Opening Bell: The cost of running a home rises, May plans business boost, Facebook's new London office

Get up to speed with today's breaking Irish and international business news

If you bought your house at the peak of the boom in 2007, it's costing you an average of €21,900 to run your home this year.

After dropping for the first time in four years in 2015, the annual cost of owning and maintaining a family home has risen again to €16,611.14 – equating to about 45.39% of the current average Irish national wage.

"The rise in property prices is the biggest change to the AA figures this year but the consumer did make some gains on energy and heating costs," said Director of Consumer Affairs Conor Faughnan. "Prices rose for items like home insurance, broadband and bin charges."


British Prime Minister Theresa May is expected to announce a major boost for businesses - by slashing corporation tax from 20% to 17%.

At the Confederation of British Industry conference, she will reveal plans to make £2bn extra per year available to invest in scientific research and development between now and 2020.

The BBC quotes the speech which will be delivered later today: "We will also review the support we give innovative firms through the tax system... because my aim is not simply for the UK to have the lowest corporate tax rate in the G20, but also one that is profoundly pro-innovation," it reads.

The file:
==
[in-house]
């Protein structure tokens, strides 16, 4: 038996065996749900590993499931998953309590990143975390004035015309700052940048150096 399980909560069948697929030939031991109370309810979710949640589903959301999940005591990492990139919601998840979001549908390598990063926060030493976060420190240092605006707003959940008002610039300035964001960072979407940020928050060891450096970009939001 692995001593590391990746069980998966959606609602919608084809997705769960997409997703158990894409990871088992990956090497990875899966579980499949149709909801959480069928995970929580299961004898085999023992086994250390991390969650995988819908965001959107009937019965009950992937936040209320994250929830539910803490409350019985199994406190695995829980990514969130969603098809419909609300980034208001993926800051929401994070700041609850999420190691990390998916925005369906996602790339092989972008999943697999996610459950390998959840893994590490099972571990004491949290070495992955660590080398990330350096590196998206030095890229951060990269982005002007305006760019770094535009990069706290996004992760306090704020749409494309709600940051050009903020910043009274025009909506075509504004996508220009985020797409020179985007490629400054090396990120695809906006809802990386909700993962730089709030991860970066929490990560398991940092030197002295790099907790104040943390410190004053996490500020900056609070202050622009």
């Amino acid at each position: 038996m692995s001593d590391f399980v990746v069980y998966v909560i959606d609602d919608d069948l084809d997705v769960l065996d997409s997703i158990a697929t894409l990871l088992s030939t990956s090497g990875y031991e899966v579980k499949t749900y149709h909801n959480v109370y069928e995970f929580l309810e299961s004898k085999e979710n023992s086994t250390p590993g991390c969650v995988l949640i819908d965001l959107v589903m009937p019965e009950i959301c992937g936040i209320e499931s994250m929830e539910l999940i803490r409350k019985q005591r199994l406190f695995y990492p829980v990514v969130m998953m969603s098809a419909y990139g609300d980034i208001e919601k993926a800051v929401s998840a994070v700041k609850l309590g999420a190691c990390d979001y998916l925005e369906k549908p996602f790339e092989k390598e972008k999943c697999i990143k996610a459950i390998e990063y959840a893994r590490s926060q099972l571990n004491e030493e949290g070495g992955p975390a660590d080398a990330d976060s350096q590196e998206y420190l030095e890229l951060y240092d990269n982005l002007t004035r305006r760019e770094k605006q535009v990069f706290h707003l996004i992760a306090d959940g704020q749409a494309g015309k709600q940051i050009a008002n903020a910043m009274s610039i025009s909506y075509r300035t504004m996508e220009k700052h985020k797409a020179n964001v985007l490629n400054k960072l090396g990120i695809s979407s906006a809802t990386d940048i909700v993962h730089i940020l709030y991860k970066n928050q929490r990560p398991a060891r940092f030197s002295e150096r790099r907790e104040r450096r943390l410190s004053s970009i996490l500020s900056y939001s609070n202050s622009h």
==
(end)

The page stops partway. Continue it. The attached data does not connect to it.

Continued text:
Facebook's planning to expand its UK workforce - increasing its headcount by 50% to more than 1,500.

The social media giant is planning a major expansion of its London operations.

Last week, Google announced it will open a new head office in the capital and Apple is planning a similar move.

Facebook's European head Nicola Mendelsohn said: "The UK remains one of the best places to be a tech company and is an important part of Facebook's story."


Russian President Vladimir Putin told reporters last night that he hopes that Russia/US relations will "normailise" while Donald Trump is in office.

Mr Putin also spoke-out against the proposed TTIP trade deal between the EU and US.

The (seemingly-doomed) agreement would have created the world's largest free trade bloc and Russia would have been left on the outside.

"Creating closed trade [blocs] will not benefit the global economy," Mr Putin said.

"My view has not changed. Moreover, I said that Russia believes that one of the factors contributing to the restoration of global economic growth is the development of global trade. And global trade cannot effectively evolve without the free movement of goods, capital and labor," he continued.